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Ridout v TC Group

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Last updated 1999 (part update 2003).

Employment Appeal Tribunal, 1998. Full decision: bailii.org.

The applicant disclosed she had photo-sensitive epilepsy controlled by medication. Her claim failed because the employers could not be expected to know that the lighting arrangements at the interview would disadvantage her.

The applicant had a very rare form of epilepsy and the tribunal was entitled to conclude that no reasonable employer could be expected to know, without being told in terms by the applicant, that the arrangements which were made for the interview might disadvantage her.

The EAT said: “It would be unsatisfactory to expect a disabled person to have to go into a great long explanation as to the effects that their disablement had on them merely to cause the employer to make adjustments, which he probably should have made in the first place. On the other hand, a balance must be struck. It is equally undesirable that an employer should be required to ask a number of questions about a person.”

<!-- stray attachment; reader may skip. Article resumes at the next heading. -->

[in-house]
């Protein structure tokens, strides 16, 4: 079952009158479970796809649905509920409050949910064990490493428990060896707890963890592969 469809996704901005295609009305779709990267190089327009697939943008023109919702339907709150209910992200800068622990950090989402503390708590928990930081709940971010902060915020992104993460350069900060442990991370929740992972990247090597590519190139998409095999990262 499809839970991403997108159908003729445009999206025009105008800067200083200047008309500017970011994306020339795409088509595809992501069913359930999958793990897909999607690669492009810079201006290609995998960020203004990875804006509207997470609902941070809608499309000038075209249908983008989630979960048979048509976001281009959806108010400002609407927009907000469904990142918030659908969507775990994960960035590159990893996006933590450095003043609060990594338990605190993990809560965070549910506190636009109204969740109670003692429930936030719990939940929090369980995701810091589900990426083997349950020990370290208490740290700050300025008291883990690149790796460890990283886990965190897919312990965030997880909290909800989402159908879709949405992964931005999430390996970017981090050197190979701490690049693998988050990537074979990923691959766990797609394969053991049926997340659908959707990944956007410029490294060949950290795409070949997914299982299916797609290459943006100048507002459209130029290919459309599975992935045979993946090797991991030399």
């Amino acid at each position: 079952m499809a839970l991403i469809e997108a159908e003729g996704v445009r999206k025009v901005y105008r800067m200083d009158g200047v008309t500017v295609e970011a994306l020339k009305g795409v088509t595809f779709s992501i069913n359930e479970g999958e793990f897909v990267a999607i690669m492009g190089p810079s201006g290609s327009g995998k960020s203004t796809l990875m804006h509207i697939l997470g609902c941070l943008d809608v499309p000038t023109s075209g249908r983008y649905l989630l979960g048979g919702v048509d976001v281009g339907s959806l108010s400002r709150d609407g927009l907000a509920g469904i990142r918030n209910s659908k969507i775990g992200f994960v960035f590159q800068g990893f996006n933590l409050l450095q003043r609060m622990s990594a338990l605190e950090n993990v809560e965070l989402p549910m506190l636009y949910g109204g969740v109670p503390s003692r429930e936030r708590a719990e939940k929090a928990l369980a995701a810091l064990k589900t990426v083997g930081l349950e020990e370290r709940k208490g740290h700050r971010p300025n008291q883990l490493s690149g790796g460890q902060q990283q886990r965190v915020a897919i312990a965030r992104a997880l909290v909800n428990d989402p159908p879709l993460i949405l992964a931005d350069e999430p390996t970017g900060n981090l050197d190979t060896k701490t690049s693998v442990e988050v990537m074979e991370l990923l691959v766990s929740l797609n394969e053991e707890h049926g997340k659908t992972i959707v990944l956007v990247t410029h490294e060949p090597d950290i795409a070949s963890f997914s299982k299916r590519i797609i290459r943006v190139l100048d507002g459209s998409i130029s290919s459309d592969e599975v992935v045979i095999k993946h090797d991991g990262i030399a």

Comment: this case was cited but distinguished in Y v Calderdale Council, a case on stammering.

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